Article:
This is where the British first landed for their march on Baltimore. Once landed, their fleet moved up into the harbor, to attack Fort McHenry. They also moved by water to Washington DC, to burn it.
As their army (almost 9000 strong) moved north toward Baltimore on North Point Rd., they contacted the local militia under John Stricker, (Brigadier General John Stricker (1758–1825). His troops used the heavy woods and brush to ambush and decimate their opposition at the battle of North Point. Most of the 9000 troops never made it to Baltimore, and as we all know from the Star Spangled Banner, Fort McHenry held the fleet.
North Point State Park was where it all started. The park is a great place to spend the day, and is very kid friendly. I wish I could say there were guides to give you a history tour, but you need to research that on your own. Picnics and fishing, with a nice play ground, top it off. You can also see the remnants of Old Bay Shore Park, one of the early 20th century play grounds for the well-to-do. It’s a great place to enjoy the quiet and natural setting of the Chesapeake Bay.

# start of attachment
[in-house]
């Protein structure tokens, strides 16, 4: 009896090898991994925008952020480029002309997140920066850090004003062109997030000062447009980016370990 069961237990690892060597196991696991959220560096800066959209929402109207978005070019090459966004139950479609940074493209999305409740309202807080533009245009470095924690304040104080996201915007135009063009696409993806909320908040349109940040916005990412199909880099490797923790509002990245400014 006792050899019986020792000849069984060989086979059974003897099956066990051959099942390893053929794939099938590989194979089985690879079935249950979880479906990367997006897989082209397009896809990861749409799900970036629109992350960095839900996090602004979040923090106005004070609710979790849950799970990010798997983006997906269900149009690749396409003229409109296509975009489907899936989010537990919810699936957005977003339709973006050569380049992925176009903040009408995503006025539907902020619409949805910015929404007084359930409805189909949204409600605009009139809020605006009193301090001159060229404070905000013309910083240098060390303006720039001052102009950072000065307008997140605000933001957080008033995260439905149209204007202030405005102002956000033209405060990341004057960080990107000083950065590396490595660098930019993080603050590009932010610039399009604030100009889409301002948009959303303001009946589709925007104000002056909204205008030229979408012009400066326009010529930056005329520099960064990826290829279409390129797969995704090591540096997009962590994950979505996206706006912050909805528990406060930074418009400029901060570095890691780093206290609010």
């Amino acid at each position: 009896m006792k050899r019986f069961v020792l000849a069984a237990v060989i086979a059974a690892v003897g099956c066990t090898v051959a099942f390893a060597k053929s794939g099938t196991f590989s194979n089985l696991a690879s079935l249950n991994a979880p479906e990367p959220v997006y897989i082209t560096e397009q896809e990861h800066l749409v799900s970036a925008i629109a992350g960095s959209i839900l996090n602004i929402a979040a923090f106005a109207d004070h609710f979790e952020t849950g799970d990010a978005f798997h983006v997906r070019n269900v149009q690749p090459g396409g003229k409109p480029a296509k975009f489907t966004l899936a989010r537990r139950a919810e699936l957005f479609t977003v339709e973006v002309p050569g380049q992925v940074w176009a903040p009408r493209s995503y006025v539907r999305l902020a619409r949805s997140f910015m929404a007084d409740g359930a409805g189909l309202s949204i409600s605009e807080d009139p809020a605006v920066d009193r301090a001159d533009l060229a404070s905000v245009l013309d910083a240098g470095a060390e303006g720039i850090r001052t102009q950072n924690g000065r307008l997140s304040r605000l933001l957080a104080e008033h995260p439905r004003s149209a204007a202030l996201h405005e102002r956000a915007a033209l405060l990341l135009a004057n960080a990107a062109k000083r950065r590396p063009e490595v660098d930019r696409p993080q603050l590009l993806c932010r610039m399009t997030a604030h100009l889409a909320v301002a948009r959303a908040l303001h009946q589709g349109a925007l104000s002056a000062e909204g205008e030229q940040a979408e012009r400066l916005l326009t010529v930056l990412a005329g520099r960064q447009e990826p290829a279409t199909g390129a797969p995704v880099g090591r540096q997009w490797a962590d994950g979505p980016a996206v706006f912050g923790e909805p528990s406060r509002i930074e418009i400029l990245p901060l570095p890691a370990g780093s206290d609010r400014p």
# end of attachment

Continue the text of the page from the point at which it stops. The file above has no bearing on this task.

Located right off the roadway it's a great place to stop when heading South. Have a handful of shaded pull through sites close to the entrance to make getting in and out easy, especially if you like to leave early to get back on the road. Gated access, playground, mini golf, beautiful lake and lots of family activities on the calendar. It's now our go to spot for an overnight stay when traveling from NY to NC.
Pros: this campground was nice and clean, with decent amenities (including FREE hot showers!). I stayed there on a Saturday, and walked in without a reservation and was able to get a site. They had a few ranger-led events that night that I was able to partake in (a hay ride for a small fee, and a night hike that was free). They were both enjoyable, and everyone that worked there that I encountered was very pleasant.